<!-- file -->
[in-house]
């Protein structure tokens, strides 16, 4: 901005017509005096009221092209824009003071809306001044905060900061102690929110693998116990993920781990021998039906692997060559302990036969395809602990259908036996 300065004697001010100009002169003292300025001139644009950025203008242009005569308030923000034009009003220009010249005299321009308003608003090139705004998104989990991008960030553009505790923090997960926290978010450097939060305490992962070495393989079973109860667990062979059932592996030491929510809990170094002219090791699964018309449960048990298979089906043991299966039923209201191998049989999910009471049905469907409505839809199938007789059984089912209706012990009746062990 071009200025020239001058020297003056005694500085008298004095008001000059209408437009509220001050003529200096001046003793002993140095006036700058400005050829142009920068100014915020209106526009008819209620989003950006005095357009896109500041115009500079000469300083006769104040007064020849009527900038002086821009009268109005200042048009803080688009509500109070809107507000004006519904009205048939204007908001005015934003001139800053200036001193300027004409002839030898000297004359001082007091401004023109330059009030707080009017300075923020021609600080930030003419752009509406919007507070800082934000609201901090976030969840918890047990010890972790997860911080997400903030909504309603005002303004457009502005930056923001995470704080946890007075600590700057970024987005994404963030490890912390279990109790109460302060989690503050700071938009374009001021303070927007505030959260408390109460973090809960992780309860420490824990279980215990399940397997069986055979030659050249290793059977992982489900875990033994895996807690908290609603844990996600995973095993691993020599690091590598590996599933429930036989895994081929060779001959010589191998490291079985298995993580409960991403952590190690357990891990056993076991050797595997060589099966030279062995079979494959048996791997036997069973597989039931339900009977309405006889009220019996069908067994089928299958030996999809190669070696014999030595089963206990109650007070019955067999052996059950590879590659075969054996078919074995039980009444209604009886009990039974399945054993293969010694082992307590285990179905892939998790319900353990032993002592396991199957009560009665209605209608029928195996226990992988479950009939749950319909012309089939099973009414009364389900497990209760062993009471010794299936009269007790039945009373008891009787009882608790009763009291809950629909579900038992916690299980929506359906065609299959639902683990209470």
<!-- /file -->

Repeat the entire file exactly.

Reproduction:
[in-house]
């Protein structure tokens, strides 16, 4: 901005017509005096009221092209824009003071809306001044905060900061102690929110693998116990993920781990021998039906692997060559302990036969395809602990259908036996 300065004697001010100009002169003292300025001139644009950025203008242009005569308030923000034009009003220009010249005299321009308003608003090139705004998104989990991008960030553009505790923090997960926290978010450097939060305490992962070495393989079973109860667990062979059932592996030491929510809990170094002219090791699964018309449960048990298979089906043991299966039923209201191998049989999910009471049905469907409505839809199938007789059984089912209706012990009746062990 071009200025020239001058020297003056005694500085008298004095008001000059209408437009509220001050003529200096001046003793002993140095006036700058400005050829142009920068100014915020209106526009008819209620989003950006005095357009896109500041115009500079000469300083006769104040007064020849009527900038002086821009009268109005200042048009803080688009509500109070809107507000004006519904009205048939204007908001005015934003001139800053200036001193300027004409002839030898000297004359001082007091401004023109330059009030707080009017300075923020021609600080930030003419752009509406919007507070800082934000609201901090976030969840918890047990010890972790997860911080997400903030909504309603005002303004457009502005930056923001995470704080946890007075600590700057970024987005994404963030490890912390279990109790109460302060989690503050700071938009374009001021303070927007505030959260408390109460973090809960992780309860420490824990279980215990399940397997069986055979030659050249290793059977992982489900875990033994895996807690908290609603844990996600995973095993691993020599690091590598590996599933429930036989895994081929060779001959010589191998490291079985298995993580409960991403952590190690357990891990056993076991050797595997060589099966030279062995079979494959048996791997036997069973597989039931339900009977309405006889009220019996069908067994089928299958030996999809190669070696014999030595089963206990109650007070019955067999052996059950590879590659075969054996078919074995039980009444209604009886009990039974399945054993293969010694082992307590285990179905892939998790319900353990032993002592396991199957009560009665209605209608029928195996226990992988479950009939749950319909012309089939099973009414009364389900497990209760062993009471010794299936009269007790039945009373008891009787009882608790009763009291809950629909579900038992916690299980929506359906065609299959639902683990209470």